Dad of Divas' Reviews: Book Review - Project Droid: Science No Fair!

Wednesday, September 28, 2016

Book Review - Project Droid: Science No Fair!

Project Droid: Science No Fair!

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About the Book
It’s a pretty normal day for Logan Applebaum—until his inventor mother announces that she’s built him a new robot cousin. And Java may be really smart, but he’s also going to be a major handful. No one can know about his secret. This is going to be a long school year.

With the third grade science fair coming up, though, Logan thinks maybe a super computer cousin could come in handy and he’ll finally have a shot at beating the nosey Silverspoon twins who win at everything.

But when Sherry and Jerry steal Java as their partner, and then start suspecting something is up with the new kid, can Logan think fast before this crazy experiment becomes an epic disaster?

In Science No Fair! internationally bestselling author, Nancy Krulik and her incredibly talented daughter, Amanda Burwasser, team up to introduce a new comedic pair that combines the literalness of Amelia Bedelia with a wacky modern edge, making for hours of laughter.

Sky Pony Press, with our Good Books, Racehorse and Arcade imprints, is proud to publish a broad range of books for young readers—picture books for small children, chapter books, books for middle grade readers, and novels for young adults. Our list includes bestsellers for children who love to play Minecraft; stories told with LEGO bricks; books that teach lessons about tolerance, patience, and the environment, and much more. While not every title we publish becomes a New York Times bestseller or a national bestseller, we are committed to books on subjects that are sometimes overlooked and to authors whose work might not otherwise find a home.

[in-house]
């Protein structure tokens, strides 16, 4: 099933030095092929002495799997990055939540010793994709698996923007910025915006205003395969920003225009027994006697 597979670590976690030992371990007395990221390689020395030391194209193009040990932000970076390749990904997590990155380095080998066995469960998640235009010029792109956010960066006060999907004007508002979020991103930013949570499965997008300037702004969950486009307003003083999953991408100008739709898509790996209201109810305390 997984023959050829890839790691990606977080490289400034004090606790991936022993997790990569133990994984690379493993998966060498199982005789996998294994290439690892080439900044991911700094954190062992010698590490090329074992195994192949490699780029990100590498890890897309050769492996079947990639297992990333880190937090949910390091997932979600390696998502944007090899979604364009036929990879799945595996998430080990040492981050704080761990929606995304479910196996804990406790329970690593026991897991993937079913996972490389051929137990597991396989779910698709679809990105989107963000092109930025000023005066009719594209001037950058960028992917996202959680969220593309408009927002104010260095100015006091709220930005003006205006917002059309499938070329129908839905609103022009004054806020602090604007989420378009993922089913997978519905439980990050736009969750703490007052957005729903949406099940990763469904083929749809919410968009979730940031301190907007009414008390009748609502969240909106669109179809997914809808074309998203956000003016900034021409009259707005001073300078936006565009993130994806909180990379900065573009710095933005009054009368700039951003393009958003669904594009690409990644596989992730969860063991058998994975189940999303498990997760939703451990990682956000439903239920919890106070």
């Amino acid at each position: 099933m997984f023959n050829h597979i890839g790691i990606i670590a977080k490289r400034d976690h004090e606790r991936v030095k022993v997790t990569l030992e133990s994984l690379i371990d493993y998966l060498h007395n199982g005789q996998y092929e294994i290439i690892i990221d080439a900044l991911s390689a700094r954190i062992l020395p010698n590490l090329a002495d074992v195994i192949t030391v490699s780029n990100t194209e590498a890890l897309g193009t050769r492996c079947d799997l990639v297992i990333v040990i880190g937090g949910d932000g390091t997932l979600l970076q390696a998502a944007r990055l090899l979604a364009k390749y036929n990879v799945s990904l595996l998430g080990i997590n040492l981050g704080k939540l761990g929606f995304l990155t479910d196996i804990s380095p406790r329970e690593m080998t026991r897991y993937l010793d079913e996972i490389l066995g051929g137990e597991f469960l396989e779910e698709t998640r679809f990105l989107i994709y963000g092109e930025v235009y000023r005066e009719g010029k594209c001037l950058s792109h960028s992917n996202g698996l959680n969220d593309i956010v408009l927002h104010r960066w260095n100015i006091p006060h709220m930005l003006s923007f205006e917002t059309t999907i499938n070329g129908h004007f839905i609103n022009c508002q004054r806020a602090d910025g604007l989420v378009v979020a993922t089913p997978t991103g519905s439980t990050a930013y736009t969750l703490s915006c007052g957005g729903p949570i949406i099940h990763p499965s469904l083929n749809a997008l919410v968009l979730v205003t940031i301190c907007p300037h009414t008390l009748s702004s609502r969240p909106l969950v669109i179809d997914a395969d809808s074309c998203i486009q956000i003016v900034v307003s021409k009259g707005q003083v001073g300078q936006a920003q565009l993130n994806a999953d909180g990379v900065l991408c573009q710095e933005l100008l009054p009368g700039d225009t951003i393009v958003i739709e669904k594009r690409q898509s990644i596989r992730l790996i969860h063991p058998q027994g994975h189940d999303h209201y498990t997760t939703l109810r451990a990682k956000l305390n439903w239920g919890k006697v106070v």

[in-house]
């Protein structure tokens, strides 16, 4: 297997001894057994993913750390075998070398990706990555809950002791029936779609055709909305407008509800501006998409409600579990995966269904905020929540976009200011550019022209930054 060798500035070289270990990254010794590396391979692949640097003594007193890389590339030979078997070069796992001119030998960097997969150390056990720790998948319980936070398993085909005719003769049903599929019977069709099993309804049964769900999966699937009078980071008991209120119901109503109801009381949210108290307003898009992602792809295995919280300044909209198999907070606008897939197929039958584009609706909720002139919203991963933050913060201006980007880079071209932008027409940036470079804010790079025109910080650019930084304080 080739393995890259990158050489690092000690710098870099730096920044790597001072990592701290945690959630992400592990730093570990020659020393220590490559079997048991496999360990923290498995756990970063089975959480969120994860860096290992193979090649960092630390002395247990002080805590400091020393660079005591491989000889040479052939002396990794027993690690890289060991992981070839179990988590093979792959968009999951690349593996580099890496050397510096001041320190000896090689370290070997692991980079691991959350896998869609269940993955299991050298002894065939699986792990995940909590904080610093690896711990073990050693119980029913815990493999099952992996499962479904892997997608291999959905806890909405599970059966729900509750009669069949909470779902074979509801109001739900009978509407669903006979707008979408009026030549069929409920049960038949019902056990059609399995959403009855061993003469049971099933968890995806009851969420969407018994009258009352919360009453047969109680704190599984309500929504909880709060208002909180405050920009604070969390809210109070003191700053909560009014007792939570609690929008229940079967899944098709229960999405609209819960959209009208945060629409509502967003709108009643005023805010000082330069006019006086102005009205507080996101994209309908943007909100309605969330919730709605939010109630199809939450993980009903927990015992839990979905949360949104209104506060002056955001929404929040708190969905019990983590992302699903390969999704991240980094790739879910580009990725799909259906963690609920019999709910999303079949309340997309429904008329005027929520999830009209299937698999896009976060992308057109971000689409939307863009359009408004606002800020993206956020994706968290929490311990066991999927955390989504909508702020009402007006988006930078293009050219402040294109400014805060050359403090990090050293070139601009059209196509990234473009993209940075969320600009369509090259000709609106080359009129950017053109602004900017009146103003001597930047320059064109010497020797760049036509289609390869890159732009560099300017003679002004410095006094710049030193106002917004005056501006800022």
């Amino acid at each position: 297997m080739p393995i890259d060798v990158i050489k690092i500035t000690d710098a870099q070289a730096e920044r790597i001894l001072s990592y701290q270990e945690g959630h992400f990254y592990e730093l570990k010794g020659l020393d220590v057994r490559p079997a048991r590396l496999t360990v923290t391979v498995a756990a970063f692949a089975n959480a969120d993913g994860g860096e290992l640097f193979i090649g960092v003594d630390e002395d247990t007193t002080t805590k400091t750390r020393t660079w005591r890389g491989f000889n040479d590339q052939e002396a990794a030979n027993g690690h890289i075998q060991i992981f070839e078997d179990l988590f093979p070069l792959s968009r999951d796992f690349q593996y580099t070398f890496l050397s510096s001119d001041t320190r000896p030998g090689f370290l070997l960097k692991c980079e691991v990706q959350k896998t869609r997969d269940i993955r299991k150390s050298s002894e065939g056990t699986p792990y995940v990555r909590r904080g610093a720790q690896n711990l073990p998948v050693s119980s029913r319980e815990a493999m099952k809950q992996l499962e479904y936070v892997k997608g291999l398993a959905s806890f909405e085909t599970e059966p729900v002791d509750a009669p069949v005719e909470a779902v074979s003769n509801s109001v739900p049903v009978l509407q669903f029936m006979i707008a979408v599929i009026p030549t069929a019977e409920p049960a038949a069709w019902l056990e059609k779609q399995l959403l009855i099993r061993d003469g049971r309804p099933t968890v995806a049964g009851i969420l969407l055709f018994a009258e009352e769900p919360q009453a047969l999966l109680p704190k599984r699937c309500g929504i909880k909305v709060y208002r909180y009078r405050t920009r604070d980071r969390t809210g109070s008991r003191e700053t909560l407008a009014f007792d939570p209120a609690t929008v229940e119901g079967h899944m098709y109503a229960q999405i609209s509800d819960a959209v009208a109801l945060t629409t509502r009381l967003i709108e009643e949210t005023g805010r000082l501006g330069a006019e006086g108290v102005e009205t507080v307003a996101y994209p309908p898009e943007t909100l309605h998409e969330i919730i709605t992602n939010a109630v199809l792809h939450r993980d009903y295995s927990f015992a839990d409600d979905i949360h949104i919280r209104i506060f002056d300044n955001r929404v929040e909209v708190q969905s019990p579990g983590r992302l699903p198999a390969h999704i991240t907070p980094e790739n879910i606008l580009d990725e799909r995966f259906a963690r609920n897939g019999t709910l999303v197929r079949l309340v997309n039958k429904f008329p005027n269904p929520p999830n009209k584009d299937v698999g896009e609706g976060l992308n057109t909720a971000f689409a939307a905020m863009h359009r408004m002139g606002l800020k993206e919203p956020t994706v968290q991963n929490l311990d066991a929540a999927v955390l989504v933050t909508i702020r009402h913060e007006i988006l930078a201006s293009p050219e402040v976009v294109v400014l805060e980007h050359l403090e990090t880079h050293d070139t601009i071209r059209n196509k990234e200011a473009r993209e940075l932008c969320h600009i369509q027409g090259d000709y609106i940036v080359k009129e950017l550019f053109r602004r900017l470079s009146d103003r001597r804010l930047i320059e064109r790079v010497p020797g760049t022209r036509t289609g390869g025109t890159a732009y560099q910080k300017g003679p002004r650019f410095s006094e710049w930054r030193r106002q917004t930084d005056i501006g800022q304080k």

My Take on the Book
Logan Applebaum's mother is an inventor. in this story she makes a droid for Logan. Java, the droid, becomes Logan's "cousin". Java does everything with Logan. There are many humorous situations involving Java because he does not understand the way we use our language. For example Logan said he had "butterflies in his stomach". Java thought he meant real butterflies and turned Logan upside down to remove the butterflies. 

There is a science fair at the school which causes some challenges for Logan and his friends. Java is involved in the Science Fair disaster. 

The story shows Logan accepting Java at the end of the story. He was even protecting him from two bullies.

The story shows pretty typical third grade behavior . There are difficulties with friends, jealousy, friendship, and problem solving. 

At the end of the book, the authors have included Logan's science experiment for your child to make.
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